Pneumococcal disease in South Australia: vaccine success but no time for complacency.Vaccine. 2012 Mar 09; 30(12):2206-11.V
Trends in age specific and serotype specific incidence rates for invasive pneumococcal disease (IPD) were examined in South Australia 4 years before and 5 years after the commencement of the Australian universal childhood 7 valent pneumococcal conjugate vaccine (7vPCV) program.
IPD cases were identified by routine enhanced surveillance. IPD serotypes were grouped according to those covered by the 7vPCV, the six serotypes specific to the 13 valent pneumococcal conjugate vaccine (13vPCV), the 11 serotypes specific to the 23 valent pneumococcal polysaccharide vaccine (23vPPV), as well as non-13vPCV and non-23vPPV groups. Poisson regression was used to calculate age-specific and serotype-specific incident rate ratios (IRRs) comparing pre (2002-2004) and post (2007-2009) universal childhood 7vPCV periods.
Following the introduction of the 7vPCV program, the rate of IPD in children aged <2 years decreased by 81% for all serotypes (IRR 0.19, 95% CI, 0.13-0.28) and by 98% for 7vPCV serotypes (IRR 0.02, 95% CI, 0.007-0.07). At the same time, there was some evidence for an increase in IPD caused by 13vPCV specific serotypes (IRR 1.58, 95% CI, 0.78-3.21) and non-13vPCV serotypes (IRR 1.80, 95% CI, 0.45-7.21). Among adults aged ≥65 years, overall there was a 27% reduction in IPD caused by all serotypes following introduction of the 7vPCV program (IRR 0.73, 95% CI, 0.58-0.93). However, the rate of IPD increased in the last 2 years of the study period. The initial decrease was a result of a 74% reduction in the rate of IPD due to 7vPCV serotypes (IRR 0.26, 95% CI, 0.17-0.40). At the same time, the rate of IPD increased for 13vPCV specific serotypes (IRR 1.55, 95% CI, 0.94-2.54), 23vPPV specific serotypes (IRR 1.91, 95% CI, 0.99-3.71) and particularly non-23vPPV serotypes (IRR 5.3, 95% CI, 1.83-15.34).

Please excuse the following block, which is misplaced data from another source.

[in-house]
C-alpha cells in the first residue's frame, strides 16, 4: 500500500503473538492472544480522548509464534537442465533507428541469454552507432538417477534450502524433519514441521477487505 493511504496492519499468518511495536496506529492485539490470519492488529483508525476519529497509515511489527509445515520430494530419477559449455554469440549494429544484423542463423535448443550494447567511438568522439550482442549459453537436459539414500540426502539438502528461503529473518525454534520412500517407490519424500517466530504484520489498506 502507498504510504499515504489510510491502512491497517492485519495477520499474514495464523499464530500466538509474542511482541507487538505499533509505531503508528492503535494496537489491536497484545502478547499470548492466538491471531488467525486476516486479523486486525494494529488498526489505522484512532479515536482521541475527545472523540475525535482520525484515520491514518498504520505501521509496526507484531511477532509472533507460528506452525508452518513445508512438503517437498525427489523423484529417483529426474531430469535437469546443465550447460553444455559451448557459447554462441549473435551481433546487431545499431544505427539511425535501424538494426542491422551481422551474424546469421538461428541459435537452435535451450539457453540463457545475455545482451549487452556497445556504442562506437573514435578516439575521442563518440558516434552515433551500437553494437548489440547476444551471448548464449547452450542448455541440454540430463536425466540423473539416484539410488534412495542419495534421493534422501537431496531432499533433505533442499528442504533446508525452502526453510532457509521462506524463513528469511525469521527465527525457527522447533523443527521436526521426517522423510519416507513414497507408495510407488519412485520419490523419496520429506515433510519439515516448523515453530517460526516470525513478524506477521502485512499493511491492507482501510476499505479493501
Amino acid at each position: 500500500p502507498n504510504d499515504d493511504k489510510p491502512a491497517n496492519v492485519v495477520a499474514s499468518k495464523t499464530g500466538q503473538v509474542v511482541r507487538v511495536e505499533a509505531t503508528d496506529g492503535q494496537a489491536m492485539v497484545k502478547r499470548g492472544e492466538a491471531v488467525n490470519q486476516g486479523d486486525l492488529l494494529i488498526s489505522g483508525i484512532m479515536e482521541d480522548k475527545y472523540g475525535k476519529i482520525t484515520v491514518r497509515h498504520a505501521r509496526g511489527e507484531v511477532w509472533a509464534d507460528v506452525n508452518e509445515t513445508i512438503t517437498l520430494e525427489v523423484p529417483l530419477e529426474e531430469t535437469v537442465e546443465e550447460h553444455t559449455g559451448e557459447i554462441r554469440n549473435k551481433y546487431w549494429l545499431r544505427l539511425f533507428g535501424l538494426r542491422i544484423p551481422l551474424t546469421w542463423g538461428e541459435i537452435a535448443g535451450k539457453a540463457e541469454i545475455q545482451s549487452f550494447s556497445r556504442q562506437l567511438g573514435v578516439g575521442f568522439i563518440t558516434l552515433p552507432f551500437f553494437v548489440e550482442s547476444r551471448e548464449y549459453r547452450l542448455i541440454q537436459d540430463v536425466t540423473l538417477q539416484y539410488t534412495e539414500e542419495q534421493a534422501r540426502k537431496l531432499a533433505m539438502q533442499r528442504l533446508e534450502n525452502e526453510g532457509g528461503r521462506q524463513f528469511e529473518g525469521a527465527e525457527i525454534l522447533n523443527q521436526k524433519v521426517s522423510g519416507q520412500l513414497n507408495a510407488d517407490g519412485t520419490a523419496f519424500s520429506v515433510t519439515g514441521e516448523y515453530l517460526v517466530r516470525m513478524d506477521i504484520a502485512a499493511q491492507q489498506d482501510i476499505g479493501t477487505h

There has been a large direct and sustained benefit from the universal 7vPCV program in children, particularly those aged <2 years, with some evidence for serotype replacement. There is also good evidence that the childhood program has provided indirect benefits to adults aged ≥65 years, although serotype replacement has reduced the initial benefits.